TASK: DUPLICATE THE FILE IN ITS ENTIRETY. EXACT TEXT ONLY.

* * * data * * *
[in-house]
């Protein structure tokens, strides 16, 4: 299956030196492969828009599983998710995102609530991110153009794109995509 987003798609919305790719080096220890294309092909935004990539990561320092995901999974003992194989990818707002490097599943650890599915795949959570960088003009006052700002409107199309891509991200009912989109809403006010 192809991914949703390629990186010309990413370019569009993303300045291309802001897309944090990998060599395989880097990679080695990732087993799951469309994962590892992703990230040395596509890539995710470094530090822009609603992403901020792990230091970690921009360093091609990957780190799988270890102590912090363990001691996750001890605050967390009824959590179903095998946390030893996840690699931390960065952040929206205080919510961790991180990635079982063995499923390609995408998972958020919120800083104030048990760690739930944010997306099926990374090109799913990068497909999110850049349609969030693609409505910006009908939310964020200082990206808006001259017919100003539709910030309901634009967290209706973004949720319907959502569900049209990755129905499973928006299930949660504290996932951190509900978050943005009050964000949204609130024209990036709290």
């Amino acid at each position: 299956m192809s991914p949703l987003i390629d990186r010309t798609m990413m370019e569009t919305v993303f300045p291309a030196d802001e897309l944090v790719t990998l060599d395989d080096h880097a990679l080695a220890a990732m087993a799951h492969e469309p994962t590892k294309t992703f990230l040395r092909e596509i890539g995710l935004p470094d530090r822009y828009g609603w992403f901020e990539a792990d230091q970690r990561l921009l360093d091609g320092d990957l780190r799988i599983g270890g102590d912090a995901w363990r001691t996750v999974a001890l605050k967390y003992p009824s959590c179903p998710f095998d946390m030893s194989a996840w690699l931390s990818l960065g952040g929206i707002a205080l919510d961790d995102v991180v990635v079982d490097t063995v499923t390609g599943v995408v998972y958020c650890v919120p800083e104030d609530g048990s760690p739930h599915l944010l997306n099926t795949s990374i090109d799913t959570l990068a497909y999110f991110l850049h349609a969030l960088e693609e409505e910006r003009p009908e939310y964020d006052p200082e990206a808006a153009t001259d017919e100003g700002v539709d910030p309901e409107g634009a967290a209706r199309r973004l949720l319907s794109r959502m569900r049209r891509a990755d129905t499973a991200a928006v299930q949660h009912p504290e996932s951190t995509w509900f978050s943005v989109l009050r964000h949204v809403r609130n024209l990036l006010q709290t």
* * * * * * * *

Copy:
[in-house]
């Protein structure tokens, strides 16, 4: 299956030196492969828009599983998710995102609530991110153009794109995509 987003798609919305790719080096220890294309092909935004990539990561320092995901999974003992194989990818707002490097599943650890599915795949959570960088003009006052700002409107199309891509991200009912989109809403006010 192809991914949703390629990186010309990413370019569009993303300045291309802001897309944090990998060599395989880097990679080695990732087993799951469309994962590892992703990230040395596509890539995710470094530090822009609603992403901020792990230091970690921009360093091609990957780190799988270890102590912090363990001691996750001890605050967390009824959590179903095998946390030893996840690699931390960065952040929206205080919510961790991180990635079982063995499923390609995408998972958020919120800083104030048990760690739930944010997306099926990374090109799913990068497909999110850049349609969030693609409505910006009908939310964020200082990206808006001259017919100003539709910030309901634009967290209706973004949720319907959502569900049209990755129905499973928006299930949660504290996932951190509900978050943005009050964000949204609130024209990036709290």
């Amino acid at each position: 299956m192809s991914p949703l987003i390629d990186r010309t798609m990413m370019e569009t919305v993303f300045p291309a030196d802001e897309l944090v790719t990998l060599d395989d080096h880097a990679l080695a220890a990732m087993a799951h492969e469309p994962t590892k294309t992703f990230l040395r092909e596509i890539g995710l935004p470094d530090r822009y828009g609603w992403f901020e990539a792990d230091q970690r990561l921009l360093d091609g320092d990957l780190r799988i599983g270890g102590d912090a995901w363990r001691t996750v999974a001890l605050k967390y003992p009824s959590c179903p998710f095998d946390m030893s194989a996840w690699l931390s990818l960065g952040g929206i707002a205080l919510d961790d995102v991180v990635v079982d490097t063995v499923t390609g599943v995408v998972y958020c650890v919120p800083e104030d609530g048990s760690p739930h599915l944010l997306n099926t795949s990374i090109d799913t959570l990068a497909y999110f991110l850049h349609a969030l960088e693609e409505e910006r003009p009908e939310y964020d006052p200082e990206a808006a153009t001259d017919e100003g700002v539709d910030p309901e409107g634009a967290a209706r199309r973004l949720l319907s794109r959502m569900r049209r891509a990755d129905t499973a991200a928006v299930q949660h009912p504290e996932s951190t995509w509900f978050s943005v989109l009050r964000h949204v809403r609130n024209l990036l006010q709290t």